Few people have command over a language. Even fewer can claim over two. And there would be just a handful of men and women who can critically analyse Urdu literary work and also write in English. Dr Muhammad Ali Siddiqui did all of that.
He passed away on Wednesday after falling sick a few days back. He was laid to rest in Karachi amid gushing praises from writers, academics and students.
“A great void has been created,” said Professor Dr Pirzada Qasim, former vice chancellor of University of Karachi.
“We don’t have too many literary critics in the first place and he was a creative critic.”
Born in a middle-class family on March 7, 1938, in Amroha, India, Siddiqui spent his life reading and writing. He did his PhD in Pakistan Studies in 1992 and D.Litt in 2003.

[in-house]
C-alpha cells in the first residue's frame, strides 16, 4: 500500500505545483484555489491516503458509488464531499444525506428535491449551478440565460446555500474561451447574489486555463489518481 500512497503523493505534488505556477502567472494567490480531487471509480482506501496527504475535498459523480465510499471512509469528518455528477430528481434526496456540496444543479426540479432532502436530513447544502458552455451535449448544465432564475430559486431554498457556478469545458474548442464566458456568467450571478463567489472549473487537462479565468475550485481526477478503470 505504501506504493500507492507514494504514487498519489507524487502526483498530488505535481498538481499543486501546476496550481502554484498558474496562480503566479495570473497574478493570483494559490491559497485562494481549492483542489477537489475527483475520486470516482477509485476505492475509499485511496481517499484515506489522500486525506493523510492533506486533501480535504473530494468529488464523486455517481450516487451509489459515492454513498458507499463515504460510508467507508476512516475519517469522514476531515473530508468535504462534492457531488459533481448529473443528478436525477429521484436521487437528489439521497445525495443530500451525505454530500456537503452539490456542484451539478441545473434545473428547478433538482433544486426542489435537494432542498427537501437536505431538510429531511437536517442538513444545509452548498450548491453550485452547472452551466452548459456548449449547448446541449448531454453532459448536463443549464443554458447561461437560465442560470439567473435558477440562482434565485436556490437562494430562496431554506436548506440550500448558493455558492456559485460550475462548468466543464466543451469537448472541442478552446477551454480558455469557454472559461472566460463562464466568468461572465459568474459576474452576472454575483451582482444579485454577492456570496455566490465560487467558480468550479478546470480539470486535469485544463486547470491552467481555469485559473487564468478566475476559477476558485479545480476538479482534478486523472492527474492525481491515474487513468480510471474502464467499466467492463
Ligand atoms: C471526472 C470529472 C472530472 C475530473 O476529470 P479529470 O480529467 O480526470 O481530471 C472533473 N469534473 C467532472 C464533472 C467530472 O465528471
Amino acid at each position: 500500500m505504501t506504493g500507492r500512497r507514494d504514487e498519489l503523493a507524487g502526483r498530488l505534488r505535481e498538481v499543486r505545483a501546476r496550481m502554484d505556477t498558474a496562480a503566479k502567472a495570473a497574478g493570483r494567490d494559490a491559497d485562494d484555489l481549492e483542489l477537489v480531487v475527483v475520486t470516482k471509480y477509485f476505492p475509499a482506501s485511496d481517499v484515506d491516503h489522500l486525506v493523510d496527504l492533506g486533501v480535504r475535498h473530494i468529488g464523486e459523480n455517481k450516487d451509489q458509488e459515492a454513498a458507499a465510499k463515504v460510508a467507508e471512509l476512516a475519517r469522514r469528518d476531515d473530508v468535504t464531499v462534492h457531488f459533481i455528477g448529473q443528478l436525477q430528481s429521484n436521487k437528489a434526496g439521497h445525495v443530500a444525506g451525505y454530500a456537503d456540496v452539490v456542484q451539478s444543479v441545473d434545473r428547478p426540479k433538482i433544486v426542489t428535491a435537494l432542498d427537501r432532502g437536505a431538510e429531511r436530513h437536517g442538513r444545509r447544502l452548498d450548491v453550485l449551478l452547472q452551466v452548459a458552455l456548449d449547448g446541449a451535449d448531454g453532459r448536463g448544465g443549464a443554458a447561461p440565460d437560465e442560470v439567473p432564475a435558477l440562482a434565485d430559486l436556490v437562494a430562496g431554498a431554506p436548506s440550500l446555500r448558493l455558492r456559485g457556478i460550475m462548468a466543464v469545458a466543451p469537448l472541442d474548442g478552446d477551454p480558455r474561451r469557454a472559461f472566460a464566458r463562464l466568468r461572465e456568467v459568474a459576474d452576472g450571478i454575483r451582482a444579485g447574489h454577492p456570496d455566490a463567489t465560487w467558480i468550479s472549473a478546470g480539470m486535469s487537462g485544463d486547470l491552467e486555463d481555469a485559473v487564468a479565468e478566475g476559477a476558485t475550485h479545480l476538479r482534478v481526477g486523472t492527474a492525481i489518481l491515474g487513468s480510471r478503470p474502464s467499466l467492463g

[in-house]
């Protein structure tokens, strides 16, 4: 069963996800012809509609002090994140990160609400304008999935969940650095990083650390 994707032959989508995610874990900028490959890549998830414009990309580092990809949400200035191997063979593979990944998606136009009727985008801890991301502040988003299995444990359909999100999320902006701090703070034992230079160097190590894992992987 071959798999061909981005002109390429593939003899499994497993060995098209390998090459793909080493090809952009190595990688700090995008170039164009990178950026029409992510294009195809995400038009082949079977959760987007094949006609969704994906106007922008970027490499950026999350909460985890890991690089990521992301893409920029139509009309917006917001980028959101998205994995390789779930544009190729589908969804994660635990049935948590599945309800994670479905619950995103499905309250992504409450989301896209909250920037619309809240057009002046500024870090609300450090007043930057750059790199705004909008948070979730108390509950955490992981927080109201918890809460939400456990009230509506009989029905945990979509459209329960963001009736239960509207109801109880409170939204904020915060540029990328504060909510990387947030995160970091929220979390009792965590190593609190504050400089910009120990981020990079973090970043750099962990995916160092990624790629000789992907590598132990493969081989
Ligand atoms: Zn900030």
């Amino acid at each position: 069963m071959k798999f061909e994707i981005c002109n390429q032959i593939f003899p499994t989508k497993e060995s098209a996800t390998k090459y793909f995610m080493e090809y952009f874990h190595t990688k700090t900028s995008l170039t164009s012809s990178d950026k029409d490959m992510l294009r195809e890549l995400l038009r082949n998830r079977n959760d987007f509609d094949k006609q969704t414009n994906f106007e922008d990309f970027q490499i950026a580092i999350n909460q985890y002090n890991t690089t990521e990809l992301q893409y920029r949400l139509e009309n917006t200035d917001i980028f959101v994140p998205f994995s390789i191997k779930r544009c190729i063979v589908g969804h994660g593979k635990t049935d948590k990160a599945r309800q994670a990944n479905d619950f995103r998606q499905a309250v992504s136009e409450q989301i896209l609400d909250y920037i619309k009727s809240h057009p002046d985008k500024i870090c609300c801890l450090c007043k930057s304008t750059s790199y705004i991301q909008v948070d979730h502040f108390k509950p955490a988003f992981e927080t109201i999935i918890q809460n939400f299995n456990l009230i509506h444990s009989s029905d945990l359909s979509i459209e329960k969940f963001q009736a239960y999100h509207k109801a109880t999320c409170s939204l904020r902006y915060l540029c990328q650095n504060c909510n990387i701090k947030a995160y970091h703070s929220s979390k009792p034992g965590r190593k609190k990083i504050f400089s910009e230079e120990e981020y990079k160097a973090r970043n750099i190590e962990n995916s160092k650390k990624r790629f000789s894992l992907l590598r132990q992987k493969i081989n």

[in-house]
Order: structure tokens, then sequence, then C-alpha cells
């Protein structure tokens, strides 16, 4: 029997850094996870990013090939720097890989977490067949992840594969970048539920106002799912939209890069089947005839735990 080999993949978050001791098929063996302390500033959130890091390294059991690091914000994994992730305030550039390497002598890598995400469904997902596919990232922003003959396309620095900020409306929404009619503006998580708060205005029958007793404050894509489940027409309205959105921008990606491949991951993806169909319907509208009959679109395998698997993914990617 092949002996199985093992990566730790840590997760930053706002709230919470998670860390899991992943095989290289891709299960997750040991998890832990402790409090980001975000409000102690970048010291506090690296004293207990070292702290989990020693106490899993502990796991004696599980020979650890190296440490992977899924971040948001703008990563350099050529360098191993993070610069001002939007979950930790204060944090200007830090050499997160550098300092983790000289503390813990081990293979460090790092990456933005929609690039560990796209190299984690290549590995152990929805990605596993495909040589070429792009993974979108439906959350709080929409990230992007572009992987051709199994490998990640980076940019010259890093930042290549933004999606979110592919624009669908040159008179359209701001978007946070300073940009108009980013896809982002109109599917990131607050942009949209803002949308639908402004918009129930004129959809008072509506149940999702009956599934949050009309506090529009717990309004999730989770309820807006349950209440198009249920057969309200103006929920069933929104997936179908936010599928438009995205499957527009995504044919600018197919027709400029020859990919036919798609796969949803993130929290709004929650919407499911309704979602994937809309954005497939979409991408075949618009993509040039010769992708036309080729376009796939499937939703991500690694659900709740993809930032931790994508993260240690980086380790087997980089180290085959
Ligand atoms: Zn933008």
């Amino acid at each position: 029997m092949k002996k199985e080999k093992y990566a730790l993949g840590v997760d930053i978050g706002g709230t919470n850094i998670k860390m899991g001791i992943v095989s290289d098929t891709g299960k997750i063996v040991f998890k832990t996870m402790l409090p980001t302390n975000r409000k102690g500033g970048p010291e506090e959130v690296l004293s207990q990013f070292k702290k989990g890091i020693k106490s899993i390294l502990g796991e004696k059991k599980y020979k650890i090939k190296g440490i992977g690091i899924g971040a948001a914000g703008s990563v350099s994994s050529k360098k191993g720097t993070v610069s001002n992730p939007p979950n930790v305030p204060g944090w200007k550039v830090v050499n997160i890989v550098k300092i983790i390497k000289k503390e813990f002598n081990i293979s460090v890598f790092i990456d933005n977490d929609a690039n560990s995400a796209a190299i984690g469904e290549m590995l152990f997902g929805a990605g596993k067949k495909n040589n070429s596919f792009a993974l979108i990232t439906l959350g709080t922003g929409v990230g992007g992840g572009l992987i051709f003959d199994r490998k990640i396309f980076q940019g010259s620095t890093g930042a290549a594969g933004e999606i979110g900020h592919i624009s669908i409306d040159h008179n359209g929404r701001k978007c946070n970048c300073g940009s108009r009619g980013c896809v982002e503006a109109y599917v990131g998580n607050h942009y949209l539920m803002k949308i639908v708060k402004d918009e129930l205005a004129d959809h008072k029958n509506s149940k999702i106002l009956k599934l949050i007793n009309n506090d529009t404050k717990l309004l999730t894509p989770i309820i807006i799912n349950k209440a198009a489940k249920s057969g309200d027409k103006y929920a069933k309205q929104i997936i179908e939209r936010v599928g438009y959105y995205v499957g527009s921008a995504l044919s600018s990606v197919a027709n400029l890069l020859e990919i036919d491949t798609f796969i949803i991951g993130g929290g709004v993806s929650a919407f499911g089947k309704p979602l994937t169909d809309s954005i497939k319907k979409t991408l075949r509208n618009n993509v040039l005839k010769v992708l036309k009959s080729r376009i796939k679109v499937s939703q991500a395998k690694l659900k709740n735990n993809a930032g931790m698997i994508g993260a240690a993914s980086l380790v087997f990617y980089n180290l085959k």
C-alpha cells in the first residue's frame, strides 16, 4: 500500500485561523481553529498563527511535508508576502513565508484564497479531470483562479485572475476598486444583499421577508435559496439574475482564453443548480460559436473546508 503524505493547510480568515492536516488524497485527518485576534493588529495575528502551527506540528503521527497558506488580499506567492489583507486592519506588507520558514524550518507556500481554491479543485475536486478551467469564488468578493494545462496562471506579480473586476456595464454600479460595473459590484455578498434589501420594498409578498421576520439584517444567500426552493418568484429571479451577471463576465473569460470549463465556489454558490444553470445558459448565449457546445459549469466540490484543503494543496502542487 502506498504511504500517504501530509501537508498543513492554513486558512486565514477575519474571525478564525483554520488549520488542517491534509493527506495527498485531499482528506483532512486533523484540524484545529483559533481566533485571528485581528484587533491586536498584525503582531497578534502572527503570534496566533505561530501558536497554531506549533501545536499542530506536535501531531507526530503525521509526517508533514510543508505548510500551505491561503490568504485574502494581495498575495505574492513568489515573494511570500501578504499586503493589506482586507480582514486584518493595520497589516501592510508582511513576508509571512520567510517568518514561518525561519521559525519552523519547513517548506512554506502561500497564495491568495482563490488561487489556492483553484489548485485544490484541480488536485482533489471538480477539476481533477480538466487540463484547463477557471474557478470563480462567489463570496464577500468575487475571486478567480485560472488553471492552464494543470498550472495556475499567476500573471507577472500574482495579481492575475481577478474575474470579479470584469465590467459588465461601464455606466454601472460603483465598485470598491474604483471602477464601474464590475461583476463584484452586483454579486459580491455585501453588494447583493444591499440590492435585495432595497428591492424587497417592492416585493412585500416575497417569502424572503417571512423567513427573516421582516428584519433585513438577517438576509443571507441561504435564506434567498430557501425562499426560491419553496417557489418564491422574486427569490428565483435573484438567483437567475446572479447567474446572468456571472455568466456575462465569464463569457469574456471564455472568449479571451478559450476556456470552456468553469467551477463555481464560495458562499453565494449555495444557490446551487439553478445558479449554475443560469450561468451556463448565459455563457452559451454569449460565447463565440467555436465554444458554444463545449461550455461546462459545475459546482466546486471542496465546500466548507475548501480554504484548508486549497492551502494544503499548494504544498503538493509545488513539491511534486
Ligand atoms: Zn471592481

He worked at Pakistan Study Centre of Karachi University and later became Director of Quaid-e-Azam Academy, Dean of Faculty of Social Sciences at Hamdard University and Dean Faculty of Management and
Social Sciences at Institute of Business and Technology.
He penned over 15 books and wrote thousands of articles and research papers. His career as a columnist is equally diversified.
He wrote for Indus Times, Dawn, Morning News, Business Recorder, Hurriyat and contributed articles to many Urdu publications such as Jaam-e-Nauh, Auraak, Afkaar and Funoon. He was the current president of Progressive Writers Association.
Siddiqui also received Presidential Pride of Performance award for his contribution to literature in 2003.
Tawazun, a compilation of critical essays, was his first book published in 1976. He had representation on many international literary forums.
He leaves behind a widow and six children and a treasure of literary works.
Published in The Express Tribune, January 10th, 2013.